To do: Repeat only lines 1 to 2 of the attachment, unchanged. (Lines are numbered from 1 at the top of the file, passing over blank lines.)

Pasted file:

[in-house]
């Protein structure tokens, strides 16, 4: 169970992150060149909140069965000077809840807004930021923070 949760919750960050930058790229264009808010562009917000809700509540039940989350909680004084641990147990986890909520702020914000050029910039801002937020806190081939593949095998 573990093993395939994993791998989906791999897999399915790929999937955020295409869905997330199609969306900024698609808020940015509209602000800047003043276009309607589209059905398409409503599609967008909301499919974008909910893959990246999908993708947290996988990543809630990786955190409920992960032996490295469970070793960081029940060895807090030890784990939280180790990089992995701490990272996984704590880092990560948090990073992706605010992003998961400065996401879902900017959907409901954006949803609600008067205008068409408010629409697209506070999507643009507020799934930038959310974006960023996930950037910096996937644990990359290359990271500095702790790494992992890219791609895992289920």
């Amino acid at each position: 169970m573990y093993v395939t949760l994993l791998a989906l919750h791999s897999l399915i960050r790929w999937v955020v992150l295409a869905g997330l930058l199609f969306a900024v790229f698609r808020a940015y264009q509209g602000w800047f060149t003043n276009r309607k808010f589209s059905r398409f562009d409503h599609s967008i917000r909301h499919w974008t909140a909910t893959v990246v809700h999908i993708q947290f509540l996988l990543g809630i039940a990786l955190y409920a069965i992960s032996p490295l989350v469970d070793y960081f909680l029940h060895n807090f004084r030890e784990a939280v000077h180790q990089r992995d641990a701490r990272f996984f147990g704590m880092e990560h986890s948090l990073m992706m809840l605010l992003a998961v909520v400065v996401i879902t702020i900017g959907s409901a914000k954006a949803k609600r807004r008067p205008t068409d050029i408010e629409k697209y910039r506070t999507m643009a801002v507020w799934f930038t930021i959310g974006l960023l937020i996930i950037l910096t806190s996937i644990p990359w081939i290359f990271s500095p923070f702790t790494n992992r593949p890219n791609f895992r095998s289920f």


[in-house]
């Protein structure tokens, strides 16, 4: 169970992150060149909140069965000077809840807004930021923070 949760919750960050930058790229264009808010562009917000809700509540039940989350909680004084641990147990986890909520702020914000050029910039801002937020806190081939593949095998 573990093993395939994993791998989906791999897999399915790929999937955020295409869905997330199609969306900024698609808020940015509209602000800047003043276009309607589209059905398409409503599609967008909301499919974008909910893959990246999908993708947290996988990543809630990786955190409920992960032996490295469970070793960081029940060895807090030890784990939280180790990089992995701490990272996984704590880092990560948090990073992706605010992003998961400065996401879902900017959907409901954006949803609600008067205008068409408010629409697209506070999507643009507020799934930038959310974006960023996930950037910096996937644990990359290359990271500095702790790494992992890219791609895992289920």